Internet's Broader Role in Campaign 2008

The internet is living up to its potential as a major source for news about the presidential campaign. Nearly a quarter of Americans (24%) say they regularly learn something about the campaign from the internet, almost the double the percentage from a comparable point in the 2004 campaign (13%).

Moreover, the internet has now become a leading source of campaign news for young people and the role of social networking sites such as MySpace and Facebook is a notable part of the story. Fully 42% of those ages 18 to 29 say they regularly learn about the campaign from the internet, the highest percentage for any news source. In January 2004, just 20% of young people said they routinely got campaign news from the internet.

The quadrennial survey by the Pew Research Center for the People & the Press and the Pew Internet & American Life Project on campaign news and political communication, conducted Dec. 19-30 among 1,430 adults, shows that the proportion of Americans who rely on traditional news sources for information about the campaign has remained static or declined slightly since the last presidential campaign. Compared with the 2000 campaign, far fewer Americans now say they regularly learn about the campaign from local TV news (down eight points), nightly network news (down 13 points) and daily newspapers (down nine points). Cable news networks are up modestly since 2000, but have shown no growth since the 2004 campaign.

Read the full report Internet's Broader Role in Campaign 2008 on the Pew Research Center for the People and the Press Web site.

Spotlight on Mental Health

Composite image of modern city network communication concept

Learn the Basics of Broadband from Our Limited Series

Sign up for our four-week email course on Broadband Basics

Quick View

How does broadband internet reach our homes, phones, and tablets? What kind of infrastructure connects us all together? What are the major barriers to broadband access for American communities?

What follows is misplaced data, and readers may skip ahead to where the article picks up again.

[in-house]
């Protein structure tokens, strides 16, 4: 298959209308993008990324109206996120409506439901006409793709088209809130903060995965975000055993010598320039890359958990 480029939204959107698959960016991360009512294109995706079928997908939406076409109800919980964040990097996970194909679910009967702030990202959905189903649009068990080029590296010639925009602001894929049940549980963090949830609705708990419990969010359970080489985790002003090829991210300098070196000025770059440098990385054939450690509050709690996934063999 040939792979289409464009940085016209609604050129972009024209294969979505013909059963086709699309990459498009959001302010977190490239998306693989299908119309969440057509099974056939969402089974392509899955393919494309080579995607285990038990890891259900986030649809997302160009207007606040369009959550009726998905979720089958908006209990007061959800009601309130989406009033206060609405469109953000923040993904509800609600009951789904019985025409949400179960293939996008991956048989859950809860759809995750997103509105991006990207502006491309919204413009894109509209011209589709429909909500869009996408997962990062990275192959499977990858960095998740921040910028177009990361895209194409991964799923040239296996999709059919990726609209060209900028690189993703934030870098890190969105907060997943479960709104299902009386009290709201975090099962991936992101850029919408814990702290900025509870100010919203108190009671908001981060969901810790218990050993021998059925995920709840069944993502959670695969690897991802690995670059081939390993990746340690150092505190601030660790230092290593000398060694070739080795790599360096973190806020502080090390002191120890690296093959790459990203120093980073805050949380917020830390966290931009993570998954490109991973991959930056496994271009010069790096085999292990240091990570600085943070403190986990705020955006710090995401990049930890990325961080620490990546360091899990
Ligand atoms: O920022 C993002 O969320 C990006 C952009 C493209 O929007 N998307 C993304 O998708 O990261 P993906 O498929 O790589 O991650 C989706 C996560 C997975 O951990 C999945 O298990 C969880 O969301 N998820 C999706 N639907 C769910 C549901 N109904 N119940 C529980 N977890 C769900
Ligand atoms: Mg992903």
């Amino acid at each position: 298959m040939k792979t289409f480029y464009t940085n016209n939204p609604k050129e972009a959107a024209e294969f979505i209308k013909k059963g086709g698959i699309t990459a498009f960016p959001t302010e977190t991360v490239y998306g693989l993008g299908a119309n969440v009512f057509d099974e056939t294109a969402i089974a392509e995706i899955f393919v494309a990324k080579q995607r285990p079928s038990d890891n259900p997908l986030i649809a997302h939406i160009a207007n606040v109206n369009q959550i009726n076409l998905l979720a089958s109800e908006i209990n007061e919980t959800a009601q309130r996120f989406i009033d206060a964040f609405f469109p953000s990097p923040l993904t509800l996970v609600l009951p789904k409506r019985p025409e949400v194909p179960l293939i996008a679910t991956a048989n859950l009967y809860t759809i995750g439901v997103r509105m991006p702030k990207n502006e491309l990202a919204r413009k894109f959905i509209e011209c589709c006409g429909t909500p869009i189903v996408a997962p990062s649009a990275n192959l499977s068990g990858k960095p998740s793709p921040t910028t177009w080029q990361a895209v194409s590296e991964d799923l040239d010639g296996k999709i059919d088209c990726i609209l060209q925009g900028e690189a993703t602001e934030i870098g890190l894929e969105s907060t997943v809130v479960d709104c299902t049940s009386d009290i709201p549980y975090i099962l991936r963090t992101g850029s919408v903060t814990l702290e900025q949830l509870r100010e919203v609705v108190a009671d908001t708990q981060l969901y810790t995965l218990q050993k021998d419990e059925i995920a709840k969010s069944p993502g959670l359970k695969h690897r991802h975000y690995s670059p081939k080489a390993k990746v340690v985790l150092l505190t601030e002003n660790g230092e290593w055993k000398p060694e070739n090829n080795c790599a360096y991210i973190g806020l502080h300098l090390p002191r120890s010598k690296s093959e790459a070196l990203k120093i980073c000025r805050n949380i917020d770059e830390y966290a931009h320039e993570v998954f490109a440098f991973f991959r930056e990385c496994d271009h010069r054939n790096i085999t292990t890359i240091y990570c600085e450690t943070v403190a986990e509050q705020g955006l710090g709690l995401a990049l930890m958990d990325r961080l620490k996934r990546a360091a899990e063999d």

Pills illustration
Pills illustration

What Is Antibiotic Resistance—and How Can We Fight It?

Sign up for our four-week email series The Race Against Resistance.

Quick View

Antibiotic-resistant bacteria, also known as “superbugs,” are a major threat to modern medicine. But how does resistance work, and what can we do to slow the spread? Read personal stories, expert accounts, and more for the answers to those questions in our four-week email series: Slowing Superbugs.

Explore Pew’s new and improved
Fiscal 50 interactive

Your state's stats are more accessible than ever with our new and improved Fiscal 50 interactive:

  • Maps, trends, and customizable charts
  • 50-state rankings
  • Analysis of what it all means
  • Shareable graphics and downloadable data
  • Proven fiscal policy strategies

Explore

Welcome to the new Fiscal 50

Key changes include:

  • State pages that help you keep track of trends in your home state and provide national and regional context.
  • Interactive indicator pages with highly customizable and shareable data visualizations.
  • A Budget Threads feature that offers Pew’s read on the latest state fiscal news.

Learn more about the new and improved Fiscal 50.